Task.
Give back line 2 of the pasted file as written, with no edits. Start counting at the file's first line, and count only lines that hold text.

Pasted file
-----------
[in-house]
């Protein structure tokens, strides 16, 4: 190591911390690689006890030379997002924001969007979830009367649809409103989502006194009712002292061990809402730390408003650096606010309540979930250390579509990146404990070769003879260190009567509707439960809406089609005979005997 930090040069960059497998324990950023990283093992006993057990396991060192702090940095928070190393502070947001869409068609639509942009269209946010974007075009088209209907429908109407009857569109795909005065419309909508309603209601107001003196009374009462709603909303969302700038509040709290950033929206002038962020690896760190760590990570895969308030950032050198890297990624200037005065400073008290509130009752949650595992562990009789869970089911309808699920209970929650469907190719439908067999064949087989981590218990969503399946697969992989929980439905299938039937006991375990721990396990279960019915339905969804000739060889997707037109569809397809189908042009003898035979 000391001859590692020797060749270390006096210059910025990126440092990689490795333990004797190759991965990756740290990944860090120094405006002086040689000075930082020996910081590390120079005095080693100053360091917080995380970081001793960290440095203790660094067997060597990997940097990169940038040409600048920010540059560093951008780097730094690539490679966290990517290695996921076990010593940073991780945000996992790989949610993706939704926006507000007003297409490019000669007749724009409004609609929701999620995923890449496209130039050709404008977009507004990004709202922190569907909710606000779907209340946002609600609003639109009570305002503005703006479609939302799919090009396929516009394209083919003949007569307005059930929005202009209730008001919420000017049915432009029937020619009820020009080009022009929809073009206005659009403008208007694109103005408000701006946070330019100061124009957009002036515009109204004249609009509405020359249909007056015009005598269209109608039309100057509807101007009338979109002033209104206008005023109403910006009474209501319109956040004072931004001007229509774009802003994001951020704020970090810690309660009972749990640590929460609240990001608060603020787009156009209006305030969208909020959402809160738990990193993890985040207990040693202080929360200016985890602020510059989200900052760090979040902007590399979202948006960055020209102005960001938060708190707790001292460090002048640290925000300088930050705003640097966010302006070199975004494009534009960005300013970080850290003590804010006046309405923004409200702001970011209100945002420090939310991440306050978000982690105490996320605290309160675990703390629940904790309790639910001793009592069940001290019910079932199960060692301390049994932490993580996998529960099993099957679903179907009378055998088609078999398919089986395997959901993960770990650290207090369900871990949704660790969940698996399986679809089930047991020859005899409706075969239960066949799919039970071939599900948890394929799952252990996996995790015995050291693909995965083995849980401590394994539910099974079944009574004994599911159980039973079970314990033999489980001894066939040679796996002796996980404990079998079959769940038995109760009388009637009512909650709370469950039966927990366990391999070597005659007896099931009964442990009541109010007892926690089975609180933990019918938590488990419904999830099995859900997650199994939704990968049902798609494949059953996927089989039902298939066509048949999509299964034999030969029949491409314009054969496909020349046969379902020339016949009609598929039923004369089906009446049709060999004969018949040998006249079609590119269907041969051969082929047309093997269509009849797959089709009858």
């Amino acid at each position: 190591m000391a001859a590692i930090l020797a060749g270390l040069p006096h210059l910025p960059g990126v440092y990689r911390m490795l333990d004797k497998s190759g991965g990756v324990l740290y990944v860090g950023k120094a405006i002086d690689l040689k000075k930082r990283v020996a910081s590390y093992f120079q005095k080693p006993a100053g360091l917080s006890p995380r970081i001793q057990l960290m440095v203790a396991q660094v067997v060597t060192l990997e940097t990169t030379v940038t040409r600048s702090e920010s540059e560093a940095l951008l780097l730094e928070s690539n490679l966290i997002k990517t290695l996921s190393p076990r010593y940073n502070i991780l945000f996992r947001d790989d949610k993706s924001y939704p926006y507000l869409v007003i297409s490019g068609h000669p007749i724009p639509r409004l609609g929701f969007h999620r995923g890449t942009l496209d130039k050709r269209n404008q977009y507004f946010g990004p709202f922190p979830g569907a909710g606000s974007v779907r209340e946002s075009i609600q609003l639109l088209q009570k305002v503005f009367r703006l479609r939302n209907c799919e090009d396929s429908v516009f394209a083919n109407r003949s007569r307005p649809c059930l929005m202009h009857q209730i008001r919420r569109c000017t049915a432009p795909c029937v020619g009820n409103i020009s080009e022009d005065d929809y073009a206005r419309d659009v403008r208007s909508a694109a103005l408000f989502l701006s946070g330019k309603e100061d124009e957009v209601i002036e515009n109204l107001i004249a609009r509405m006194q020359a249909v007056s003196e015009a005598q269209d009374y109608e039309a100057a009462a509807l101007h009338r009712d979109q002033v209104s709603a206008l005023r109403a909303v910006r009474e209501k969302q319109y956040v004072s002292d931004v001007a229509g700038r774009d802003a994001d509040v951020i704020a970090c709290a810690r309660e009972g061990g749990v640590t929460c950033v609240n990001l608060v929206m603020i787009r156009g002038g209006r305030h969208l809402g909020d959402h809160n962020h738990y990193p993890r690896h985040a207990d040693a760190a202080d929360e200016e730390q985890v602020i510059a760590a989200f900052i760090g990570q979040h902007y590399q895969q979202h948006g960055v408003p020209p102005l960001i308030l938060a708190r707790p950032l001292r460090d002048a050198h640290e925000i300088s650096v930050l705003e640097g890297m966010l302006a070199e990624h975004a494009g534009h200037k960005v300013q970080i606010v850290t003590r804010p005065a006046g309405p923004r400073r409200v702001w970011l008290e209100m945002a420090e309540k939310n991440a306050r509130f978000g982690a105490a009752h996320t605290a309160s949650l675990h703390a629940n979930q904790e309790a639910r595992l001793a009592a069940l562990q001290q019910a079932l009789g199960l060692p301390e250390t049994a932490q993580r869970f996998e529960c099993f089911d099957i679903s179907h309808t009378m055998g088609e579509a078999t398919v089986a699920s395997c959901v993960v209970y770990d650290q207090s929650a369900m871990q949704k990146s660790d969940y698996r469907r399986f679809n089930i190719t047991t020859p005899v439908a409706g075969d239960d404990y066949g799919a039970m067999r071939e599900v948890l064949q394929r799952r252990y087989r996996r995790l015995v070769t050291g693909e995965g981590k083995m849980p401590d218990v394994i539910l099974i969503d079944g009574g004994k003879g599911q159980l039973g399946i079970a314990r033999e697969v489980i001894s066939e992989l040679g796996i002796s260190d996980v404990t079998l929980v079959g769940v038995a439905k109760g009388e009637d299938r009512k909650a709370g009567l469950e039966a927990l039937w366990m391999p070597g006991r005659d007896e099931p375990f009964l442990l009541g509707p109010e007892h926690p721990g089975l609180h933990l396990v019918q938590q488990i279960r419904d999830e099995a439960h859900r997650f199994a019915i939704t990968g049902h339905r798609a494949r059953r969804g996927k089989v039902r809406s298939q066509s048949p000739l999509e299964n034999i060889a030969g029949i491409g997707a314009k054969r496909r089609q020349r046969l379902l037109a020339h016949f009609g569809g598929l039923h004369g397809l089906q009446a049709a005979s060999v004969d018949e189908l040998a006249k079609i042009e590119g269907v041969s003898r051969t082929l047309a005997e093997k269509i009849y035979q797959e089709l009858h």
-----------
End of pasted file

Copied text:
């Protein structure tokens, strides 16, 4: 190591911390690689006890030379997002924001969007979830009367649809409103989502006194009712002292061990809402730390408003650096606010309540979930250390579509990146404990070769003879260190009567509707439960809406089609005979005997 930090040069960059497998324990950023990283093992006993057990396991060192702090940095928070190393502070947001869409068609639509942009269209946010974007075009088209209907429908109407009857569109795909005065419309909508309603209601107001003196009374009462709603909303969302700038509040709290950033929206002038962020690896760190760590990570895969308030950032050198890297990624200037005065400073008290509130009752949650595992562990009789869970089911309808699920209970929650469907190719439908067999064949087989981590218990969503399946697969992989929980439905299938039937006991375990721990396990279960019915339905969804000739060889997707037109569809397809189908042009003898035979 000391001859590692020797060749270390006096210059910025990126440092990689490795333990004797190759991965990756740290990944860090120094405006002086040689000075930082020996910081590390120079005095080693100053360091917080995380970081001793960290440095203790660094067997060597990997940097990169940038040409600048920010540059560093951008780097730094690539490679966290990517290695996921076990010593940073991780945000996992790989949610993706939704926006507000007003297409490019000669007749724009409004609609929701999620995923890449496209130039050709404008977009507004990004709202922190569907909710606000779907209340946002609600609003639109009570305002503005703006479609939302799919090009396929516009394209083919003949007569307005059930929005202009209730008001919420000017049915432009029937020619009820020009080009022009929809073009206005659009403008208007694109103005408000701006946070330019100061124009957009002036515009109204004249609009509405020359249909007056015009005598269209109608039309100057509807101007009338979109002033209104206008005023109403910006009474209501319109956040004072931004001007229509774009802003994001951020704020970090810690309660009972749990640590929460609240990001608060603020787009156009209006305030969208909020959402809160738990990193993890985040207990040693202080929360200016985890602020510059989200900052760090979040902007590399979202948006960055020209102005960001938060708190707790001292460090002048640290925000300088930050705003640097966010302006070199975004494009534009960005300013970080850290003590804010006046309405923004409200702001970011209100945002420090939310991440306050978000982690105490996320605290309160675990703390629940904790309790639910001793009592069940001290019910079932199960060692301390049994932490993580996998529960099993099957679903179907009378055998088609078999398919089986395997959901993960770990650290207090369900871990949704660790969940698996399986679809089930047991020859005899409706075969239960066949799919039970071939599900948890394929799952252990996996995790015995050291693909995965083995849980401590394994539910099974079944009574004994599911159980039973079970314990033999489980001894066939040679796996002796996980404990079998079959769940038995109760009388009637009512909650709370469950039966927990366990391999070597005659007896099931009964442990009541109010007892926690089975609180933990019918938590488990419904999830099995859900997650199994939704990968049902798609494949059953996927089989039902298939066509048949999509299964034999030969029949491409314009054969496909020349046969379902020339016949009609598929039923004369089906009446049709060999004969018949040998006249079609590119269907041969051969082929047309093997269509009849797959089709009858």